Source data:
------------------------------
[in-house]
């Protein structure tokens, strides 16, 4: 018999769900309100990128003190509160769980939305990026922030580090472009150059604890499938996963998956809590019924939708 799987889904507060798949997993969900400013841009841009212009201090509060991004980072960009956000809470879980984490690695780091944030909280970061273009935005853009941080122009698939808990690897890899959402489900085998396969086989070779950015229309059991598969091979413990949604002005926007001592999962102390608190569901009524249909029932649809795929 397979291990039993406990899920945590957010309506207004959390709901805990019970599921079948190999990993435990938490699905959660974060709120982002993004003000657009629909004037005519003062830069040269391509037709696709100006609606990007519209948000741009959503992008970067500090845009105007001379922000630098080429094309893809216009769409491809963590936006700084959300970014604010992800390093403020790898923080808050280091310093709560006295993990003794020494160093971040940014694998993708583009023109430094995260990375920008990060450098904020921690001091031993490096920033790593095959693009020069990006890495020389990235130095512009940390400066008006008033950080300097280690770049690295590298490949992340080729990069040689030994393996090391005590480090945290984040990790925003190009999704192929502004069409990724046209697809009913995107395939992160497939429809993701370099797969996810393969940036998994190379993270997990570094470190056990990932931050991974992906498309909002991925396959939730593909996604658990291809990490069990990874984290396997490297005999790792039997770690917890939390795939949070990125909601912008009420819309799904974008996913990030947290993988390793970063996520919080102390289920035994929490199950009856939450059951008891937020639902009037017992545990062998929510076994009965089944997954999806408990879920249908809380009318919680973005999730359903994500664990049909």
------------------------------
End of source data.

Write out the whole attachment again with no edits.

[in-house]
């Protein structure tokens, strides 16, 4: 018999769900309100990128003190509160769980939305990026922030580090472009150059604890499938996963998956809590019924939708 799987889904507060798949997993969900400013841009841009212009201090509060991004980072960009956000809470879980984490690695780091944030909280970061273009935005853009941080122009698939808990690897890899959402489900085998396969086989070779950015229309059991598969091979413990949604002005926007001592999962102390608190569901009524249909029932649809795929 397979291990039993406990899920945590957010309506207004959390709901805990019970599921079948190999990993435990938490699905959660974060709120982002993004003000657009629909004037005519003062830069040269391509037709696709100006609606990007519209948000741009959503992008970067500090845009105007001379922000630098080429094309893809216009769409491809963590936006700084959300970014604010992800390093403020790898923080808050280091310093709560006295993990003794020494160093971040940014694998993708583009023109430094995260990375920008990060450098904020921690001091031993490096920033790593095959693009020069990006890495020389990235130095512009940390400066008006008033950080300097280690770049690295590298490949992340080729990069040689030994393996090391005590480090945290984040990790925003190009999704192929502004069409990724046209697809009913995107395939992160497939429809993701370099797969996810393969940036998994190379993270997990570094470190056990990932931050991974992906498309909002991925396959939730593909996604658990291809990490069990990874984290396997490297005999790792039997770690917890939390795939949070990125909601912008009420819309799904974008996913990030947290993988390793970063996520919080102390289920035994929490199950009856939450059951008891937020639902009037017992545990062998929510076994009965089944997954999806408990879920249908809380009318919680973005999730359903994500664990049909």